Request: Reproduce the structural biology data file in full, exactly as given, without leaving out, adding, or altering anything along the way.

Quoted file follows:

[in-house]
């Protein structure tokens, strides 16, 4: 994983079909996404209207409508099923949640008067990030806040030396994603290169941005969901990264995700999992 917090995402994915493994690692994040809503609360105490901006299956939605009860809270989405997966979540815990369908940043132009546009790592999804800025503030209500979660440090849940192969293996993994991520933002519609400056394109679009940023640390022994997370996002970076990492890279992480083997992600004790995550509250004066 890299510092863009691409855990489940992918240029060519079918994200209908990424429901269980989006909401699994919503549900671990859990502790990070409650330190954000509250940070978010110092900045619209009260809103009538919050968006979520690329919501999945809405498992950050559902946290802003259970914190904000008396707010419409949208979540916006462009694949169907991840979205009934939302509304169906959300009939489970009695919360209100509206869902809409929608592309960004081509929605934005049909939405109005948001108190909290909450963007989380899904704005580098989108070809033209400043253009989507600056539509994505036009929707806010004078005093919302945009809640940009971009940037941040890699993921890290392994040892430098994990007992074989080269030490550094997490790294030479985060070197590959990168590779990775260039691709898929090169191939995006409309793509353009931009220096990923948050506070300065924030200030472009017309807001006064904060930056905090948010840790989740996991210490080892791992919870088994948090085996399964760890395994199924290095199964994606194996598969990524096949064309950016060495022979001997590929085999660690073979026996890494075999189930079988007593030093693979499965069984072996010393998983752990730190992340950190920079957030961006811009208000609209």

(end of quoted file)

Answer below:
[in-house]
């Protein structure tokens, strides 16, 4: 994983079909996404209207409508099923949640008067990030806040030396994603290169941005969901990264995700999992 917090995402994915493994690692994040809503609360105490901006299956939605009860809270989405997966979540815990369908940043132009546009790592999804800025503030209500979660440090849940192969293996993994991520933002519609400056394109679009940023640390022994997370996002970076990492890279992480083997992600004790995550509250004066 890299510092863009691409855990489940992918240029060519079918994200209908990424429901269980989006909401699994919503549900671990859990502790990070409650330190954000509250940070978010110092900045619209009260809103009538919050968006979520690329919501999945809405498992950050559902946290802003259970914190904000008396707010419409949208979540916006462009694949169907991840979205009934939302509304169906959300009939489970009695919360209100509206869902809409929608592309960004081509929605934005049909939405109005948001108190909290909450963007989380899904704005580098989108070809033209400043253009989507600056539509994505036009929707806010004078005093919302945009809640940009971009940037941040890699993921890290392994040892430098994990007992074989080269030490550094997490790294030479985060070197590959990168590779990775260039691709898929090169191939995006409309793509353009931009220096990923948050506070300065924030200030472009017309807001006064904060930056905090948010840790989740996991210490080892791992919870088994948090085996399964760890395994199924290095199964994606194996598969990524096949064309950016060495022979001997590929085999660690073979026996890494075999189930079988007593030093693979499965069984072996010393998983752990730190992340950190920079957030961006811009208000609209």